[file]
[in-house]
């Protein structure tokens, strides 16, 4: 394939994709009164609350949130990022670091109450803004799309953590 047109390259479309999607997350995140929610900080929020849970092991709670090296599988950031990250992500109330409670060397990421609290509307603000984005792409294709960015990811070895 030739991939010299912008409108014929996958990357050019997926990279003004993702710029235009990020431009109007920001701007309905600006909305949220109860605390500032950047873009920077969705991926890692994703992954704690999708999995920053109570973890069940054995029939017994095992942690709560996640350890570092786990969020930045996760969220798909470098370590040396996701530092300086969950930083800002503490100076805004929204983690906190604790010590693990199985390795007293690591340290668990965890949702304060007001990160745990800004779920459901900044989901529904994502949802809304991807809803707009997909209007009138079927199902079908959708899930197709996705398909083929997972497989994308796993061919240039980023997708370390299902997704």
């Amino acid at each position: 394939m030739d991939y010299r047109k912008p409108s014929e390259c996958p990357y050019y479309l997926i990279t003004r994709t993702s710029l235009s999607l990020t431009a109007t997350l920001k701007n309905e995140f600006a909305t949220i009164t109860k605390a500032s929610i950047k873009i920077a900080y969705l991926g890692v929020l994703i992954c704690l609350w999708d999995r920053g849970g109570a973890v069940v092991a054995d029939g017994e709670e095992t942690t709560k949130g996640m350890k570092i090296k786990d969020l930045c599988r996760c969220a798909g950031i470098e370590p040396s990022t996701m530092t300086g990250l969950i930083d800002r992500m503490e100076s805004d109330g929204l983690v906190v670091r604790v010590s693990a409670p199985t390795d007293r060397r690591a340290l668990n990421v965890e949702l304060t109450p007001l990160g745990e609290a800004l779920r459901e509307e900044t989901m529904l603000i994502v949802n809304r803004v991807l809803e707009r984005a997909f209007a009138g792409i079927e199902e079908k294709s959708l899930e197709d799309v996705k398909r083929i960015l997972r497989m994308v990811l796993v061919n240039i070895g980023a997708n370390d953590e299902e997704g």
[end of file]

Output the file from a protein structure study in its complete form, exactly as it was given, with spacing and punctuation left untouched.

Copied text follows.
[in-house]
């Protein structure tokens, strides 16, 4: 394939994709009164609350949130990022670091109450803004799309953590 047109390259479309999607997350995140929610900080929020849970092991709670090296599988950031990250992500109330409670060397990421609290509307603000984005792409294709960015990811070895 030739991939010299912008409108014929996958990357050019997926990279003004993702710029235009990020431009109007920001701007309905600006909305949220109860605390500032950047873009920077969705991926890692994703992954704690999708999995920053109570973890069940054995029939017994095992942690709560996640350890570092786990969020930045996760969220798909470098370590040396996701530092300086969950930083800002503490100076805004929204983690906190604790010590693990199985390795007293690591340290668990965890949702304060007001990160745990800004779920459901900044989901529904994502949802809304991807809803707009997909209007009138079927199902079908959708899930197709996705398909083929997972497989994308796993061919240039980023997708370390299902997704």
């Amino acid at each position: 394939m030739d991939y010299r047109k912008p409108s014929e390259c996958p990357y050019y479309l997926i990279t003004r994709t993702s710029l235009s999607l990020t431009a109007t997350l920001k701007n309905e995140f600006a909305t949220i009164t109860k605390a500032s929610i950047k873009i920077a900080y969705l991926g890692v929020l994703i992954c704690l609350w999708d999995r920053g849970g109570a973890v069940v092991a054995d029939g017994e709670e095992t942690t709560k949130g996640m350890k570092i090296k786990d969020l930045c599988r996760c969220a798909g950031i470098e370590p040396s990022t996701m530092t300086g990250l969950i930083d800002r992500m503490e100076s805004d109330g929204l983690v906190v670091r604790v010590s693990a409670p199985t390795d007293r060397r690591a340290l668990n990421v965890e949702l304060t109450p007001l990160g745990e609290a800004l779920r459901e509307e900044t989901m529904l603000i994502v949802n809304r803004v991807l809803e707009r984005a997909f209007a009138g792409i079927e199902e079908k294709s959708l899930e197709d799309v996705k398909r083929i960015l997972r497989m994308v990811l796993v061919n240039i070895g980023a997708n370390d953590e299902e997704g």